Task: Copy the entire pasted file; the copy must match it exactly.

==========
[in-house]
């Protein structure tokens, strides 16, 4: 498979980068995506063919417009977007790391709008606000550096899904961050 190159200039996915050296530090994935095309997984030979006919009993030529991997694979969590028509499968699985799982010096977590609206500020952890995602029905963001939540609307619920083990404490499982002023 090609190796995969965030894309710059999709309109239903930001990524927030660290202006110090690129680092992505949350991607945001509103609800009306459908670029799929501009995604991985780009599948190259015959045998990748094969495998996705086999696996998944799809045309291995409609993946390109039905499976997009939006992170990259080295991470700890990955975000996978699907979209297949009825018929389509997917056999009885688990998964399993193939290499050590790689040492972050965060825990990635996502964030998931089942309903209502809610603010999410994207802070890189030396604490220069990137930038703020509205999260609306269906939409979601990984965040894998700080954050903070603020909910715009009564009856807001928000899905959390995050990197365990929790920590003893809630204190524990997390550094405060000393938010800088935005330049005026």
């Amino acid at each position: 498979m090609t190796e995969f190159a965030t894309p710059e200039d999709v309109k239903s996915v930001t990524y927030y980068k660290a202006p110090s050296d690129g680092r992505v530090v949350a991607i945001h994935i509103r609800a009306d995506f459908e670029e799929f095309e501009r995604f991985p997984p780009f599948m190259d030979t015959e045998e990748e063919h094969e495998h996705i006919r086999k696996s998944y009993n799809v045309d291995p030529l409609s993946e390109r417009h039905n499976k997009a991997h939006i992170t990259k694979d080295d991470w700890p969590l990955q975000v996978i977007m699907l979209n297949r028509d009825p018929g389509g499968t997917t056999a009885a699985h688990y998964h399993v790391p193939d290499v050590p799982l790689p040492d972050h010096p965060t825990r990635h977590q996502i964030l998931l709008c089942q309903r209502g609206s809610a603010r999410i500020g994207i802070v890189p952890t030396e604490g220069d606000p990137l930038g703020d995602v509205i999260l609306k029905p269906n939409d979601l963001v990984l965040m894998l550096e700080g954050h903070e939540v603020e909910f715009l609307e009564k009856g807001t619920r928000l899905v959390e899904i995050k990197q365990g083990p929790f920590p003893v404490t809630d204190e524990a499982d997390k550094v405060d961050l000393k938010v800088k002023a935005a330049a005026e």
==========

[in-house]
């Protein structure tokens, strides 16, 4: 498979980068995506063919417009977007790391709008606000550096899904961050 190159200039996915050296530090994935095309997984030979006919009993030529991997694979969590028509499968699985799982010096977590609206500020952890995602029905963001939540609307619920083990404490499982002023 090609190796995969965030894309710059999709309109239903930001990524927030660290202006110090690129680092992505949350991607945001509103609800009306459908670029799929501009995604991985780009599948190259015959045998990748094969495998996705086999696996998944799809045309291995409609993946390109039905499976997009939006992170990259080295991470700890990955975000996978699907979209297949009825018929389509997917056999009885688990998964399993193939290499050590790689040492972050965060825990990635996502964030998931089942309903209502809610603010999410994207802070890189030396604490220069990137930038703020509205999260609306269906939409979601990984965040894998700080954050903070603020909910715009009564009856807001928000899905959390995050990197365990929790920590003893809630204190524990997390550094405060000393938010800088935005330049005026």
């Amino acid at each position: 498979m090609t190796e995969f190159a965030t894309p710059e200039d999709v309109k239903s996915v930001t990524y927030y980068k660290a202006p110090s050296d690129g680092r992505v530090v949350a991607i945001h994935i509103r609800a009306d995506f459908e670029e799929f095309e501009r995604f991985p997984p780009f599948m190259d030979t015959e045998e990748e063919h094969e495998h996705i006919r086999k696996s998944y009993n799809v045309d291995p030529l409609s993946e390109r417009h039905n499976k997009a991997h939006i992170t990259k694979d080295d991470w700890p969590l990955q975000v996978i977007m699907l979209n297949r028509d009825p018929g389509g499968t997917t056999a009885a699985h688990y998964h399993v790391p193939d290499v050590p799982l790689p040492d972050h010096p965060t825990r990635h977590q996502i964030l998931l709008c089942q309903r209502g609206s809610a603010r999410i500020g994207i802070v890189p952890t030396e604490g220069d606000p990137l930038g703020d995602v509205i999260l609306k029905p269906n939409d979601l963001v990984l965040m894998l550096e700080g954050h903070e939540v603020e909910f715009l609307e009564k009856g807001t619920r928000l899905v959390e899904i995050k990197q365990g083990p929790f920590p003893v404490t809630d204190e524990a499982d997390k550094v405060d961050l000393k938010v800088k002023a935005a330049a005026e």